By: Brian J. Meli
At a party over the holidays, a photographer friend of mine asked me a copyright question that seemed straightforward enough. Being an intellectual property attorney, I’m no stranger to these questions, and aside from the festive stylings of Andy Williams and Bing Crosby playing in the background, there wasn’t much different about this particular occasion. But as the question evolved into one of the more absorbing, thought-provoking discussions I’ve had in a while, I realized I’d been too quick to judge.
The topic on my friend’s mind that night concerned the rights photographers have in photographs they take of other artists’ copyrighted works. My friend, you see, is frequently commissioned to photograph famous works of art for various publicity purposes.
I began, routinely enough, by explaining to my friend that such cases usually involve two separate copyrights. The first owing to the primary work—the picture on the wall, the statue in the courtyard, the mural across the overpass—and the second in the photograph depicting the primary work. The key, I intimated, is that the photograph must be distinguishable from the original subject matter to be considered a new work worthy of its own protection. In other words, in order to be considered an “original work of authorship,” the requirement for copyright eligibility, it must be “original.” In legal parlance, that means the photograph must not be “substantially similar” enough to be viewed as a mere copy. And substantial similarity, I pointed out, doing my best to muzzle the legal jargon (which is a trifle harder after a few helpings of eggnog) can often be adduced by context.
I gave my friend two examples. The first was a photographer who shoots famous works by Salvadore Dali to use in a textbook on the subject of 20th century surrealism. In this case, there can be little doubt that any such pictures would be substantially similar to the underlying works, and therefore unworthy of their own copyright. After all, the very intent would be to create as true a printed reproduction of the originals as possible. (The textbook itself would be copyrightable, but that’s a different story).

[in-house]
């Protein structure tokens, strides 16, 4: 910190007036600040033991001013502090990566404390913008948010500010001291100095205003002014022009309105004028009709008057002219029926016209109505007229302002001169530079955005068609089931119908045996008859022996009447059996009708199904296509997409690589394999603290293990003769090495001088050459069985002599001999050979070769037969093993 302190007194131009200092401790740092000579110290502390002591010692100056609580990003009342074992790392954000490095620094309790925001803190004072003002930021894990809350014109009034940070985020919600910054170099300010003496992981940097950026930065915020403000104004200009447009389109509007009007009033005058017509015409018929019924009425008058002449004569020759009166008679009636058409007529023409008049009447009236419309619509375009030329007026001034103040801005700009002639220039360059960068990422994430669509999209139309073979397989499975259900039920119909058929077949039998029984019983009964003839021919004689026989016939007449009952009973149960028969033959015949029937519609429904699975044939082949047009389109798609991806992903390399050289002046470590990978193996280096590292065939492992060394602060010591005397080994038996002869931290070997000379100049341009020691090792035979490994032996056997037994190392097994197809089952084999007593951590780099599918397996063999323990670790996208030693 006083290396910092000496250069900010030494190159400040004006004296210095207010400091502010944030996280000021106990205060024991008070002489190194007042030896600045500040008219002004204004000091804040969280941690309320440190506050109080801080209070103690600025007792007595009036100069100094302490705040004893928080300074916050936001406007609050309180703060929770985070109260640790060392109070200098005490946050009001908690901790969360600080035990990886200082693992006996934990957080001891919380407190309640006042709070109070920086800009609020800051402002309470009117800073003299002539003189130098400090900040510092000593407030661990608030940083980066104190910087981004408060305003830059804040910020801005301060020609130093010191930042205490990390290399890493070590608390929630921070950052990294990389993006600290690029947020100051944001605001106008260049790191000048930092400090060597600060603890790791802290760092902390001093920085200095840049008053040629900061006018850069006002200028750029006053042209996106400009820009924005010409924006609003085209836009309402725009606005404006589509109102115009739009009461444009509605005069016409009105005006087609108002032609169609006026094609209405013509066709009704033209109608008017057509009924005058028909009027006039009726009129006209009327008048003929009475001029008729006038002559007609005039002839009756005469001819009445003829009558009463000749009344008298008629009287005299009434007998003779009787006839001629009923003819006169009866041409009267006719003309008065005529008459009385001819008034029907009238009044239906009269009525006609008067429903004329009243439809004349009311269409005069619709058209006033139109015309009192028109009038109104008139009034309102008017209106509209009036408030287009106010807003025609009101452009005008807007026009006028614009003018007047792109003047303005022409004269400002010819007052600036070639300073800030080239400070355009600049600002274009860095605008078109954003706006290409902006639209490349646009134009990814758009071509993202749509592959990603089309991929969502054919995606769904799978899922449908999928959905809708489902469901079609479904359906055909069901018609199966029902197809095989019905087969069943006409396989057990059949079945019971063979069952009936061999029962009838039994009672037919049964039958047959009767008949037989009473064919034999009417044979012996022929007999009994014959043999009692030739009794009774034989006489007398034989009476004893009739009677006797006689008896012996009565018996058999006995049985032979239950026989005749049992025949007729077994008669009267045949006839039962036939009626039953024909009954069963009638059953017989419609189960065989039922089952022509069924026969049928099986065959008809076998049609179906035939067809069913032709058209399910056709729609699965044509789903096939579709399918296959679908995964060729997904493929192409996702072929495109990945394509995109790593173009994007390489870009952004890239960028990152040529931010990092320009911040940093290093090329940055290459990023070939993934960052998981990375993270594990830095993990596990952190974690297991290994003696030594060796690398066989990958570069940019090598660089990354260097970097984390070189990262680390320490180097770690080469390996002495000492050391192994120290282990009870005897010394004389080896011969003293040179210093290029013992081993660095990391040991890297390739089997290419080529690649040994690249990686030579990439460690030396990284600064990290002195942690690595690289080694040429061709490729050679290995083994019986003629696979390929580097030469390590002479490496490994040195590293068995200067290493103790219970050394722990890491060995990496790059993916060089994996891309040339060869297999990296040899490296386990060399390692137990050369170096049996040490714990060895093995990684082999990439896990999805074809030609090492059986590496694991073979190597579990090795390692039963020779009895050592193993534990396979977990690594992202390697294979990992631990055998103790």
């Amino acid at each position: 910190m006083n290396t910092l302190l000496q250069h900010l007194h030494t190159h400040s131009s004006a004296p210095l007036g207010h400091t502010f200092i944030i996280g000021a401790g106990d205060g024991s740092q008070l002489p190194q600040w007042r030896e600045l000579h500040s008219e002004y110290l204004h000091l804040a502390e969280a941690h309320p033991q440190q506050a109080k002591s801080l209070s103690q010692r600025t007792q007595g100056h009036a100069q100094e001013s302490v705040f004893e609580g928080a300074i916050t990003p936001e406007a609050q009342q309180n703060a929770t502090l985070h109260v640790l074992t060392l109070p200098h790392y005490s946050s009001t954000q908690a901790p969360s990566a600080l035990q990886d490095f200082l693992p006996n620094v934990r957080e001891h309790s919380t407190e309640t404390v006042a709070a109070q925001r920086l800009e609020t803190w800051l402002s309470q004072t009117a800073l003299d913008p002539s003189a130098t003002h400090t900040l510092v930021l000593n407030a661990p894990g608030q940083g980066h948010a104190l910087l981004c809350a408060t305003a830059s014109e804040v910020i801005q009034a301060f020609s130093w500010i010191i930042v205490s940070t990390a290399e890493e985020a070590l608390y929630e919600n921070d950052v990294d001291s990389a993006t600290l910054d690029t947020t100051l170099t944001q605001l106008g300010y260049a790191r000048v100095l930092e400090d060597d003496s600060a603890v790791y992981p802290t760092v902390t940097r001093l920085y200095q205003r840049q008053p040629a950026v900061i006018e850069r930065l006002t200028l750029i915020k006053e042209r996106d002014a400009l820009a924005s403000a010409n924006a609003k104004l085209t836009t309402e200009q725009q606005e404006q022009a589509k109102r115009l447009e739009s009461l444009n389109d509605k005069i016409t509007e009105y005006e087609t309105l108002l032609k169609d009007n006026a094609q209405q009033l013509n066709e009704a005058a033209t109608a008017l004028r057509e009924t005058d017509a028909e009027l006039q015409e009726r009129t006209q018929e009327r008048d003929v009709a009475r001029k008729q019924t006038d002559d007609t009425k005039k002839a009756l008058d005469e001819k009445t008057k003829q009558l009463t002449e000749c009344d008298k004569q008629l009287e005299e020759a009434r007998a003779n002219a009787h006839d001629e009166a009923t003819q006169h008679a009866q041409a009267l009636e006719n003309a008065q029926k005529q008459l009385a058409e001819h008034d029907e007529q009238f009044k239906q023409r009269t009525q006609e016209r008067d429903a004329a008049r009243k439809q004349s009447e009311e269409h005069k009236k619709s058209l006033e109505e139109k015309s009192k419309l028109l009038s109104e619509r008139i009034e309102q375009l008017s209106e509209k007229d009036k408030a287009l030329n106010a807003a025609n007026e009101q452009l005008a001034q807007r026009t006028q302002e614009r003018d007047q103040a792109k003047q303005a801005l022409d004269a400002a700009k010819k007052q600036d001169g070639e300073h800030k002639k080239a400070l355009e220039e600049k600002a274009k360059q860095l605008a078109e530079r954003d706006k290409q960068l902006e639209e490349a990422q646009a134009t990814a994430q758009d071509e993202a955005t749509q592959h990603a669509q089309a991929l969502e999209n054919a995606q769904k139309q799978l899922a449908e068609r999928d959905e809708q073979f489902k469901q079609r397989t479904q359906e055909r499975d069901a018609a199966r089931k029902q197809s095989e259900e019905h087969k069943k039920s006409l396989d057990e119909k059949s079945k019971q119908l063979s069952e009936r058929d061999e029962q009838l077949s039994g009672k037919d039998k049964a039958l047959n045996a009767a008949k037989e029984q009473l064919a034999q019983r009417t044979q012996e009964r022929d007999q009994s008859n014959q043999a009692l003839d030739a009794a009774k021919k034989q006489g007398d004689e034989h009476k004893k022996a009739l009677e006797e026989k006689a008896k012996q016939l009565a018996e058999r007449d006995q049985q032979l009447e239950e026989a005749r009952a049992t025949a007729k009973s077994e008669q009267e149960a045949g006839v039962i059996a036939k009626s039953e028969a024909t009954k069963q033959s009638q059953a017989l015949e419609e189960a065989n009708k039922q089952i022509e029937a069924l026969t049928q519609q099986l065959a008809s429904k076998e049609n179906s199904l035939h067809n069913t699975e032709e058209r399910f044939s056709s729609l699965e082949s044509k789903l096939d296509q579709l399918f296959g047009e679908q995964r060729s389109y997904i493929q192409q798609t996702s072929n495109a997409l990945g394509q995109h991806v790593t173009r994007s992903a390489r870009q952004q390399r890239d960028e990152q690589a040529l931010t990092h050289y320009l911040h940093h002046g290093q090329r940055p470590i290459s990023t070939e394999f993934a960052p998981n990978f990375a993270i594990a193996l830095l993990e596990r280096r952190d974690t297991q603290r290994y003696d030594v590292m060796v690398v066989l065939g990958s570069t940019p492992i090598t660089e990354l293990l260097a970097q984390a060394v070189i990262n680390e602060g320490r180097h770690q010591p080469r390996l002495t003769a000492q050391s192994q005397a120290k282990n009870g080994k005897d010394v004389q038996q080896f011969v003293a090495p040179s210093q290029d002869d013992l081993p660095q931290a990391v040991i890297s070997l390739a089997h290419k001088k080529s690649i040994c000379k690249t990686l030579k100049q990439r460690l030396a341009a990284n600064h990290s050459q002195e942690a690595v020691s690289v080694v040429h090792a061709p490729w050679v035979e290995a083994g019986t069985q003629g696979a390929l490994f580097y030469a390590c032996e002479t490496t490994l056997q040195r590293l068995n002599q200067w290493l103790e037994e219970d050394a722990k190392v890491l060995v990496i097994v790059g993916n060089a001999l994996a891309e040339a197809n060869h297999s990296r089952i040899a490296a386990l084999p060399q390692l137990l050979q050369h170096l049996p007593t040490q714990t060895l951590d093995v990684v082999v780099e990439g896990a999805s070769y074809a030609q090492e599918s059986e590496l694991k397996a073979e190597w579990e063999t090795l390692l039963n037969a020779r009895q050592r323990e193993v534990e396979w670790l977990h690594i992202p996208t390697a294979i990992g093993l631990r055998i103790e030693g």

Contrast that with a photographer tasked with portraying an original work of art in a certain manner; perhaps by incorporating her own unique visual style, or by adding elements that bring out or evoke a particular mood, tone, or perspective. Such is often the case when photographers are commissioned to shoot art for promotional events. And in such cases photographers are usually given creative discretion to capture unique and compelling depictions of the underlying works. This discretion, which could include deciding how a subject matter should be lit, which angles are the most complimentary, and what aspects and colors should be emphasized, will almost always result in images that are original enough, in and of themselves, to be worthy of copyright protection.
The photographer doesn’t own a copyright in the subject matter of course; only in her particular depiction of it, which can in fact be quite limiting. And it doesn’t mean her use of her pictures can’t infringe the primary work—only that she can prevent others from copying her particular rendition of that work. In truth, a photographer like my friend could very well commit copyright infringement by using his pictures outside the scope of his commission.
What about reproductions of reproductions, was my friends rejoinder. Being a lawyer, I require facts, so I asked him for an example, expecting one to be slow enough in coming to let me resume my holiday cheer without protest. But without hesitation he recalled an obscure practice (made somewhat more popular with the assistance of social media, of course) of friends taking pictures of friends taking pictures of friends taking pictures of friends. I confessed to a vague recollection of the picture-inside-a-picture game from my childhood, but soon learned that the practice, while falling short of a full-blown internet craze, has enjoyed a bit more online notoriety in recent years. A fact you can witness for yourself here (or if you prefer cats to people, here).
Since I hadn’t ever contemplated the copyright implications of photographs of photographs, writ large, I was intrigued by my friend’s example. But hewing to my original position, the short answer was that if a latter original work used elements of an earlier original work then you’d likely have a situation of multiple, overlapping copyrights. This would be true regardless of whether you’re talking about two works or two thousand works. (The cat photographs are up to 1,790 at the time of this publication, by the way).
Then came the hypothetical question we’d been building toward. My friend—rather astutely, in retrospect—asked if an earlier photographer of a picture-inside-a-picture sequence could successfully sue a latter one for infringing her copyright if, let’s say, the latter photographer profited from the sale of the series containing the earlier photographer’s image.